Gina Rinehart’s proposed 30-million-tonne Alpha coal mine is storming ahead after clearing its latest legal hurdle.

Queensland's highest court has dismissed an appeal from conservation group Coast and Country, which sought to challenge the environmental authority issued by the Queensland Environment Minister.

Coast and Country argued that emissions from the transport and burning of the $6 billion Galilee Basin project’s coal would contribute to “dangerous global warming”.

It said that a Land Court recommendation to approve the mine (which included a range of strict water conditions) failed to account for the by-products of burning the coal once it was removed from the proposed mine.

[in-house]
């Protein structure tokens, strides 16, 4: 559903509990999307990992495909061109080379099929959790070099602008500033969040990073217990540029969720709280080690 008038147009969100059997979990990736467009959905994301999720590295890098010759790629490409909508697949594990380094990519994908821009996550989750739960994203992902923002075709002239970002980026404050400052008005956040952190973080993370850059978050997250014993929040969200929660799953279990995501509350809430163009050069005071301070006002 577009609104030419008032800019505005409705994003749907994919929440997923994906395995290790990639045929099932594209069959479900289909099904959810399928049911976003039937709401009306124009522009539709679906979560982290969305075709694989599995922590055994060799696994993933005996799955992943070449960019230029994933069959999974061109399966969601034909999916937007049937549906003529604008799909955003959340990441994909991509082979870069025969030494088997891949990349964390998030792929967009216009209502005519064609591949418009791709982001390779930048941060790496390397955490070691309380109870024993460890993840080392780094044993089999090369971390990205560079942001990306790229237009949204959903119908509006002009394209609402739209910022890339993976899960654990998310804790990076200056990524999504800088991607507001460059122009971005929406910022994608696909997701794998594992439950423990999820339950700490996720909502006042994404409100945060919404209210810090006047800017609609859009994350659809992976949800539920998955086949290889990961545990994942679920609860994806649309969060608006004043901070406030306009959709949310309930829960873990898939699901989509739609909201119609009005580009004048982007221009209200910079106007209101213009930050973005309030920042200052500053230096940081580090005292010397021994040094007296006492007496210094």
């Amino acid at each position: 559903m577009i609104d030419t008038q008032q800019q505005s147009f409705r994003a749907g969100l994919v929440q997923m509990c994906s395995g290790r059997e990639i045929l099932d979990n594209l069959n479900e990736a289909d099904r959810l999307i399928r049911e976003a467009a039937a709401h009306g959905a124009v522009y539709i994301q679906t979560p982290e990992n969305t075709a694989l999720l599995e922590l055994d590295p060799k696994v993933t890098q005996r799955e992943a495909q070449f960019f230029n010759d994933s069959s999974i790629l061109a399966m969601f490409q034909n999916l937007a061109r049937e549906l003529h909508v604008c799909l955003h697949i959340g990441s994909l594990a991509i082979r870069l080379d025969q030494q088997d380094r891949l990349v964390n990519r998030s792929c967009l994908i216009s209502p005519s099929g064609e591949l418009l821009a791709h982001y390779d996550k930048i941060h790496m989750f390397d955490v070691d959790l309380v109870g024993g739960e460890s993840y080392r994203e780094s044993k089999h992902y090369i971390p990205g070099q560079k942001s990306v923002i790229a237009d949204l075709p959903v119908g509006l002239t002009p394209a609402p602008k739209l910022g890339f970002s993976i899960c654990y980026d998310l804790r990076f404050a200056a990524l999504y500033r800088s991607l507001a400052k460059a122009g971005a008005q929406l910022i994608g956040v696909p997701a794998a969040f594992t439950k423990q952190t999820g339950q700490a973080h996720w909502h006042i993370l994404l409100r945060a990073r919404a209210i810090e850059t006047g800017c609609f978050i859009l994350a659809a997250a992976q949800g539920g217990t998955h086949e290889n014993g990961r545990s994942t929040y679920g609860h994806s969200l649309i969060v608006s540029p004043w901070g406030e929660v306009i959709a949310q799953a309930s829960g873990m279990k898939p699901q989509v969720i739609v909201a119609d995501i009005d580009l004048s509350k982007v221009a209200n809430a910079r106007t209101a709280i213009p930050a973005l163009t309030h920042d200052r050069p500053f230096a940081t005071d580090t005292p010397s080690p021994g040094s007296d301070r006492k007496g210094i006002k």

The Court of Appeal dismissed the case this week, ordering the conservation group pay court costs.

The Alpha mine should be capable of extracting 30 million tonnes of coal per year, and its backers say it will create 2,000 long-term jobs across over 30 years of operation.

But the development is yet to be granted a mining lease, and Coast and Country is considering further legal action.

GVK Hancock welcomed this week’s court ruling.

“This now brings an end to four years of legal challenges from anti-mining protestors and allows us to continue developing a project that will create thousands of jobs for our state,” GVK Hancock spokesperson Josh Euler said.